Top 10 Science Stories of 2007

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Big year all around. Many stories that will influence the future of all life on Earth, intimating just how intimately science nowadays is tied to environmental ills, inspirations, solutions. This is not your father’s science. Live Science posts an insightful top 10 of 2007, which I’ve taken the liberty of riffing on:

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#10 Peak Oil: A new study this year predicts that global oil production could peak as soon as 2008, and likely before 2018.

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#9 Antarctica: A host of surprises this year. Satellite lasers detect a series of…

previously unknown subglacial lakes under the Antarctic ice. Strange new underwater creatures, including sea lilies, sea cucumbers and a psychedelic octopus, unexpected biodiversity in pristine environments.

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#8 Drought: The Southeast on its knees. The Southwest facing 90 years of drought—as Earth’s warming temperature threaten to shift weather patterns, leaving dry areas drier, wet areas wetter.

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#7 Endangered Animals: Scraps of good news, like the discovery of a massive wildlife migration across war-torn southern Sudan. Mostly bad news. The annual World Conservation Union’s Red List of Threatened Species announces 200 species move closer to extinction in 2007. More than 40,000 species, including gorillas, dolphins, corals and many species of birds and fish, in peril.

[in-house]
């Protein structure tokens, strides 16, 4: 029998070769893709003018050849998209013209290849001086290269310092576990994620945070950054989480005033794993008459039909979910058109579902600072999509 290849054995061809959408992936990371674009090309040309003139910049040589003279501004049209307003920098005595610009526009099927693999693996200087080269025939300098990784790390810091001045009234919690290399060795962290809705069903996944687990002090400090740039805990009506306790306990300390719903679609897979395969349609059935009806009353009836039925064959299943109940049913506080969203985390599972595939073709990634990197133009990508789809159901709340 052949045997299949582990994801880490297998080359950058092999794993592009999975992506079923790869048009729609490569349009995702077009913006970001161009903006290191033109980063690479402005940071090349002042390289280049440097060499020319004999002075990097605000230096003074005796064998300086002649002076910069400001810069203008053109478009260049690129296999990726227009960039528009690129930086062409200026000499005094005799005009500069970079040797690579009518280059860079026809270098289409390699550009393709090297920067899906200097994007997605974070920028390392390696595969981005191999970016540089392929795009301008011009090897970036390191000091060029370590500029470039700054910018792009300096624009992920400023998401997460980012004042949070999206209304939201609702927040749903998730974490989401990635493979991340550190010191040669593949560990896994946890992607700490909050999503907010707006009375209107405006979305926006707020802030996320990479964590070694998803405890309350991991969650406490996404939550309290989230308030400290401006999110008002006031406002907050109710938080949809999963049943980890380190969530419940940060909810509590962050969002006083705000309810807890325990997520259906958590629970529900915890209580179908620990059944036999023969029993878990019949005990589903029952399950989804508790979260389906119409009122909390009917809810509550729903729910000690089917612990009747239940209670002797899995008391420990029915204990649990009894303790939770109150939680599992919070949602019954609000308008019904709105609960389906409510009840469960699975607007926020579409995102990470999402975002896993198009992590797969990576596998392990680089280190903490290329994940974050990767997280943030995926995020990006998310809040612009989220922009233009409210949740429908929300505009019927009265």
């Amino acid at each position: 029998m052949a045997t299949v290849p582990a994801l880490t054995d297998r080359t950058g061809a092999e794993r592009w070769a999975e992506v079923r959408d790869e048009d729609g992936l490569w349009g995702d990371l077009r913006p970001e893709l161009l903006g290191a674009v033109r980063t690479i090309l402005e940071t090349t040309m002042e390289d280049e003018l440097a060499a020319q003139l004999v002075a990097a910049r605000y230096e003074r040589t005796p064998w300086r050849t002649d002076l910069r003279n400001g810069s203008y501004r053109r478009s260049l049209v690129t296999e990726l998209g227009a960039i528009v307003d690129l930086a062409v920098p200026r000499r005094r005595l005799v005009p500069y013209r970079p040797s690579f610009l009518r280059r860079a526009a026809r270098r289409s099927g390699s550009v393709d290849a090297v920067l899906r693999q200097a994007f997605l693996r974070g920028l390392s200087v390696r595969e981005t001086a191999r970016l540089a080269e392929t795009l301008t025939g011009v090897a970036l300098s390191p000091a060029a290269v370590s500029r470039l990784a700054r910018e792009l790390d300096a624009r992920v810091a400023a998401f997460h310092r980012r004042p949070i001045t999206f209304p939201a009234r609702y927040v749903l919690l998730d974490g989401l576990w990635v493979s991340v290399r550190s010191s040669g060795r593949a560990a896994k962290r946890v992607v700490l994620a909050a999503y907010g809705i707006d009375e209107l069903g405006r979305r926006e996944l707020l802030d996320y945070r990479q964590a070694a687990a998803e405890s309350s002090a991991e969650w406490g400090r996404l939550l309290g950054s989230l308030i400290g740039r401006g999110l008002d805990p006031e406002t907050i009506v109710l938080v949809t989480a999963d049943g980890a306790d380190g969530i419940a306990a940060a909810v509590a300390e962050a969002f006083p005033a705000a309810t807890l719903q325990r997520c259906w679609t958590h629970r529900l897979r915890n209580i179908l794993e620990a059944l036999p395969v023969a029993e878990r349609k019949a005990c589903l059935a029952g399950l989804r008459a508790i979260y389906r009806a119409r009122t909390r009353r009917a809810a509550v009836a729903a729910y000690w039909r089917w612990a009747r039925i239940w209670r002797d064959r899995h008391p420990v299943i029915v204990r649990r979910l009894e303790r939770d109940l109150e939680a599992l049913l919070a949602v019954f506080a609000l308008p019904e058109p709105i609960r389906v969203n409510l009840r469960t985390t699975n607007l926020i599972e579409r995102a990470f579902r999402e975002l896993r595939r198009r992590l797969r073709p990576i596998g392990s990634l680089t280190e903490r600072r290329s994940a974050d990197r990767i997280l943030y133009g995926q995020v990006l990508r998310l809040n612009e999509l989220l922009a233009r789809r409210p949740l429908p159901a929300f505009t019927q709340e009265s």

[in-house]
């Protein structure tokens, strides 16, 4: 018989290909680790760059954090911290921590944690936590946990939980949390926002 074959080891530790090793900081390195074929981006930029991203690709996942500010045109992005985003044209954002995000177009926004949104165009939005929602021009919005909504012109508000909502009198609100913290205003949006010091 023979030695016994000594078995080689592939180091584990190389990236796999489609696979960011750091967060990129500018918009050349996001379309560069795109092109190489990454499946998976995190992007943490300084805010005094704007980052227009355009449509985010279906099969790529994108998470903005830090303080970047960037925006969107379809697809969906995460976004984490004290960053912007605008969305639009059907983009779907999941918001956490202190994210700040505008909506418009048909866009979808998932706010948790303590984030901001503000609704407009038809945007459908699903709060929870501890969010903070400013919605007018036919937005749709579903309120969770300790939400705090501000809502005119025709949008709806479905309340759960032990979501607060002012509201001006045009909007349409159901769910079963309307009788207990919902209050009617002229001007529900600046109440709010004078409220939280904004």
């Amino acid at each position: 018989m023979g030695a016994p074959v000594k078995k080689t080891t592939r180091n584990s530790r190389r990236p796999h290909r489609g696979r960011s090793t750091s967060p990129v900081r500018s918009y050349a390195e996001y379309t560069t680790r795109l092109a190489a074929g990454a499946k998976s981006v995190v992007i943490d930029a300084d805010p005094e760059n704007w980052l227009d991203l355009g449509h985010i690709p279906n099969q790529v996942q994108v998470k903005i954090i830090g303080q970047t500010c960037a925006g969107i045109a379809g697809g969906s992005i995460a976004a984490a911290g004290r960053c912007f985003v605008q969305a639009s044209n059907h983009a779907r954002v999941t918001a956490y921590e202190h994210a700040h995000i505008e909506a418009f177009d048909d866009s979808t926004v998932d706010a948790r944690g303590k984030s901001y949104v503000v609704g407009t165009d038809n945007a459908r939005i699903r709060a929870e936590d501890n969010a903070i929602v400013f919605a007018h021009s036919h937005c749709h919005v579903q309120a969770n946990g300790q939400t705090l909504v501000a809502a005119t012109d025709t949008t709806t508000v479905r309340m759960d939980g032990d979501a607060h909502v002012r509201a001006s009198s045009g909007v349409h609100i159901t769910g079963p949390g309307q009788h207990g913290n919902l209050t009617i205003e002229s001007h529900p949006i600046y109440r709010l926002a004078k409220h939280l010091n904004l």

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# 6 Corals: Many stressors are killing coral reefs faster than previously thought, twice as fast as rainforests are disappearing on land.

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# 5: CO2: One study this year found emission rates exploding far faster than imagined let alone predicted. This makes the newly passed energy bill a joke—35mpg by 2020? What gas are these Congresspeeps inhaling?

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#4 Alternative Energy: Bad news for ethanol. Good news for renewables, especially for rural communities. Some Big Guns of the Silicon Valley getting behind alternatives. New sources of energy emerge, including new way to access geothermal. Hybrid cars as batteries in the grid. A zero-emissions skyscraper.

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#3 Bad Weather: A new study found more hurricanes forming now than a century ago. Another revealed Hurricane Katrina’s dead trees burped more C02 than stored in all America’s trees annually. Plus, the now-to-be-expected weather records falling by the wayside.

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#2 Arctic Meltdown: Summer ice melt reached a new record. Greenland too. Winter delayed in the North.

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#1 Climate Change: The IPCC (Intergovernmental Panel on Climate Change) issued its fourth report this year and its strongest statement yet that human activities are a prime cause of global warming. Potentially catastrophic and unstoppable changes—most of them filling the other slots on this Top 10 list—will occur if emissions of greenhouse gases aren’t curbed: droughts, sea level rise, more severe weather, melting of glaciers and polar ice and floods. Even if man-made emissions are curtailed, the global warming’s effects will likely continue for centuries, the report states.

Julia Whitty is Mother Jones’ environmental correspondent. You can read from her new book, The Fragile Edge, and other writings, here.

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